I’m not sure when it happened but it did.
Only a moment ago, the three of us sisters were making the familiar trek back to the family homestead in a sputtering secondhand Datsun B-210, bantering back and forth in the way that only sisters or good friends do, with backpacks of clothes and books, snacking on potato chips, pop and Swedish Berries while harmonizing with James Taylor and Carole King to assure them that we, too, would be there if they ever needed a friend.
And the next minute, three decades later, the banter is as lively as ever as we pack up one sister’s stylish new Mazda with our luggage sets, a trendy Goldie-Poo, our specialty coffees and gluten-free goodies. The minor differences are hardly noticeable and time seems to stand still as we listen to a reunion concert of James and Carole and commenting on how well their voices are aging. For a moment, we are in our twenties again.
But as we fly down the highway, the dream of stopped time is interrupted by the wind screaming through a frantically opened window in the back of the car as one sister has a hot flash that leaves her feeling like she is stranded in a desert wearing a snowsuit. The other sister who is driving is cradling the steering wheel, hunched up and over it to relieve pressure on her lower back and yelling over the wind and music to tell the hormonal power surge victim in the back to the close the window and she’ll turn down the heat. Unable to tolerate the noise level, I turn down the music just as I get an incoming text. Unfortunately, my arms aren’t long enough to hold the phone far enough away to read the tiny print so have to locate my reading glasses in the bottom of my bag.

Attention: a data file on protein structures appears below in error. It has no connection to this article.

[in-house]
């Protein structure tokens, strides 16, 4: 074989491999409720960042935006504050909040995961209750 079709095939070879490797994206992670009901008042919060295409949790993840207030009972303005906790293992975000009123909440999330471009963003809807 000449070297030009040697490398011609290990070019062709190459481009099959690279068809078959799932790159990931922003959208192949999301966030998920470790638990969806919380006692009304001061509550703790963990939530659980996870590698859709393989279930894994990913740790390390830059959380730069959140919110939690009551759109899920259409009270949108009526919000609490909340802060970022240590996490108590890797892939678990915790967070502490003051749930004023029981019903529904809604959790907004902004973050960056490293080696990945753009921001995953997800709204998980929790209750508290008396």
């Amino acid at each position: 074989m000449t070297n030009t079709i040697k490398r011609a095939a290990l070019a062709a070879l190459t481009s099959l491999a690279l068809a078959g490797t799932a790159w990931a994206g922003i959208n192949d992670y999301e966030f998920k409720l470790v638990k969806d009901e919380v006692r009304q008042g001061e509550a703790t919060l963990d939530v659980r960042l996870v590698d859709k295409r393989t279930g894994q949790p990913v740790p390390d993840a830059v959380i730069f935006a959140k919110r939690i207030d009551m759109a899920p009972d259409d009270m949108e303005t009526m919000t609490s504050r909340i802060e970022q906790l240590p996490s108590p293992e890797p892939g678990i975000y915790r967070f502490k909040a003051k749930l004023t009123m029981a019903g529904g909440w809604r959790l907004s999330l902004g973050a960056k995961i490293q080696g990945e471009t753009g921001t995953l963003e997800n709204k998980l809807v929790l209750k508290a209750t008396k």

That’s when it hit me. I’m on a road trip with the freaking cast of the Divine Secrets of the Ya Ya Sisterhood!
But when did this happen?
We got older. Apparently, it happens. We got older but we’re not old. My grandmother is almost 101 years old so, if genetics play a role, we’ve got still got half a lifetime to go.
Despite the hormone-induced ‘tropical moments’, the stiff joints and the need for more than just fashionable eye-wear, we are very much the same as we were in our twenties. We each have resilient zest for life, a healthy contempt for being told what to do, a creative sense of style, a humorous take on life and many roads not yet taken.
Now we also have a more elegant energy, an understated wisdom from the many paths already taken and the confidence to make this trip anything we want it to be. Less ‘shoulds’ and more ‘coulds’.
We also have the charming audacity to make the sign of devil’s horns and declare this an adventure, in the raspy voice of an aging rock-and-roller, “Road Trip” all the way there and all the way back. Just try to make us grow up and grow old, I dare you!
Just wait, hold your dare for a moment, just until after this hot flash passes.